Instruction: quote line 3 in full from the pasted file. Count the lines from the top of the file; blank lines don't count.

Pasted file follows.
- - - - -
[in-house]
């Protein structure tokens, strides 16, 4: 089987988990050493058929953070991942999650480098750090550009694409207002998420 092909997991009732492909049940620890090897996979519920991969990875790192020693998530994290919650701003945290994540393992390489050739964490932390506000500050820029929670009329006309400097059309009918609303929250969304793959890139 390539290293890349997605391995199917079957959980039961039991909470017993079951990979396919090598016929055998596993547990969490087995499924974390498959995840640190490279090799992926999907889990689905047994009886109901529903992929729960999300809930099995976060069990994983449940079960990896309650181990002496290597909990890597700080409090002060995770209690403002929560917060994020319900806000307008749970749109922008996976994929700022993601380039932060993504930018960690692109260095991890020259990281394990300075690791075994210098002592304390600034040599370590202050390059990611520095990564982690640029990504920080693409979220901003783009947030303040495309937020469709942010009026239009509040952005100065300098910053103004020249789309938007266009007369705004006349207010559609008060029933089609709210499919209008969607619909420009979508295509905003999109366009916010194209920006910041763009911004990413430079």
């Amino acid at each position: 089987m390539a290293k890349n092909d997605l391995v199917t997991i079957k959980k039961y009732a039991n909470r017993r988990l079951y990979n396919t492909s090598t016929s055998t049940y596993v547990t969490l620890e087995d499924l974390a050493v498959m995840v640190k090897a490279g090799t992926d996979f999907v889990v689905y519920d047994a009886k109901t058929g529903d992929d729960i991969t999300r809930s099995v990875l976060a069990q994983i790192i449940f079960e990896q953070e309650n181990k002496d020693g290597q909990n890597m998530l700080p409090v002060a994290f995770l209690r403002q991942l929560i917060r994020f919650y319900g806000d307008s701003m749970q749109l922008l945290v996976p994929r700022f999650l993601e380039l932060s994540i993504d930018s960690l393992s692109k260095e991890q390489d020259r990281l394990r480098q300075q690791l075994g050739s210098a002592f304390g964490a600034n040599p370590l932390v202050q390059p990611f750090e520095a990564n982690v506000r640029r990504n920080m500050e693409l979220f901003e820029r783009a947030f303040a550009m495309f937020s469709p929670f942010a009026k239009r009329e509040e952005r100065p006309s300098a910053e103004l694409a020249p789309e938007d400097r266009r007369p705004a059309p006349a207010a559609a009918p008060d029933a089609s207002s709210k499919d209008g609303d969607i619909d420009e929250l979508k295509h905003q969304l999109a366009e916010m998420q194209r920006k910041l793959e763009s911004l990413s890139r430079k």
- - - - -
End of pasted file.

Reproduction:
């Amino acid at each position: 089987m390539a290293k890349n092909d997605l391995v199917t997991i079957k959980k039961y009732a039991n909470r017993r988990l079951y990979n396919t492909s090598t016929s055998t049940y596993v547990t969490l620890e087995d499924l974390a050493v498959m995840v640190k090897a490279g090799t992926d996979f999907v889990v689905y519920d047994a009886k109901t058929g529903d992929d729960i991969t999300r809930s099995v990875l976060a069990q994983i790192i449940f079960e990896q953070e309650n181990k002496d020693g290597q909990n890597m998530l700080p409090v002060a994290f995770l209690r403002q991942l929560i917060r994020f919650y319900g806000d307008s701003m749970q749109l922008l945290v996976p994929r700022f999650l993601e380039l932060s994540i993504d930018s960690l393992s692109k260095e991890q390489d020259r990281l394990r480098q300075q690791l075994g050739s210098a002592f304390g964490a600034n040599p370590l932390v202050q390059p990611f750090e520095a990564n982690v506000r640029r990504n920080m500050e693409l979220f901003e820029r783009a947030f303040a550009m495309f937020s469709p929670f942010a009026k239009r009329e509040e952005r100065p006309s300098a910053e103004l694409a020249p789309e938007d400097r266009r007369p705004a059309p006349a207010a559609a009918p008060d029933a089609s207002s709210k499919d209008g609303d969607i619909d420009e929250l979508k295509h905003q969304l999109a366009e916010m998420q194209r920006k910041l793959e763009s911004l990413s890139r430079k």